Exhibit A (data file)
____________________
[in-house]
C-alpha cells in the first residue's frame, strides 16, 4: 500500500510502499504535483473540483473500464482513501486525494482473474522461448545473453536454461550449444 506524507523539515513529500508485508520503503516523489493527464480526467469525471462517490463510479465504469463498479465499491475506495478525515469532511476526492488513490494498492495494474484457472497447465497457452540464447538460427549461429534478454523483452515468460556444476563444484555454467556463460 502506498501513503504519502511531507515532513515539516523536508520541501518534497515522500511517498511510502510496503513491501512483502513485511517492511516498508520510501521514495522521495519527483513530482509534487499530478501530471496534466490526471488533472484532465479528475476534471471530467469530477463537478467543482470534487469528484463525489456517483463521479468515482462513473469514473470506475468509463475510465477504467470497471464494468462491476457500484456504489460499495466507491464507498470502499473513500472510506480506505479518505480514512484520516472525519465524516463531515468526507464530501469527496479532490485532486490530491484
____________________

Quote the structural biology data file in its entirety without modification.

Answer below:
[in-house]
C-alpha cells in the first residue's frame, strides 16, 4: 500500500510502499504535483473540483473500464482513501486525494482473474522461448545473453536454461550449444 506524507523539515513529500508485508520503503516523489493527464480526467469525471462517490463510479465504469463498479465499491475506495478525515469532511476526492488513490494498492495494474484457472497447465497457452540464447538460427549461429534478454523483452515468460556444476563444484555454467556463460 502506498501513503504519502511531507515532513515539516523536508520541501518534497515522500511517498511510502510496503513491501512483502513485511517492511516498508520510501521514495522521495519527483513530482509534487499530478501530471496534466490526471488533472484532465479528475476534471471530467469530477463537478467543482470534487469528484463525489456517483463521479468515482462513473469514473470506475468509463475510465477504467470497471464494468462491476457500484456504489460499495466507491464507498470502499473513500472510506480506505479518505480514512484520516472525519465524516463531515468526507464530501469527496479532490485532486490530491484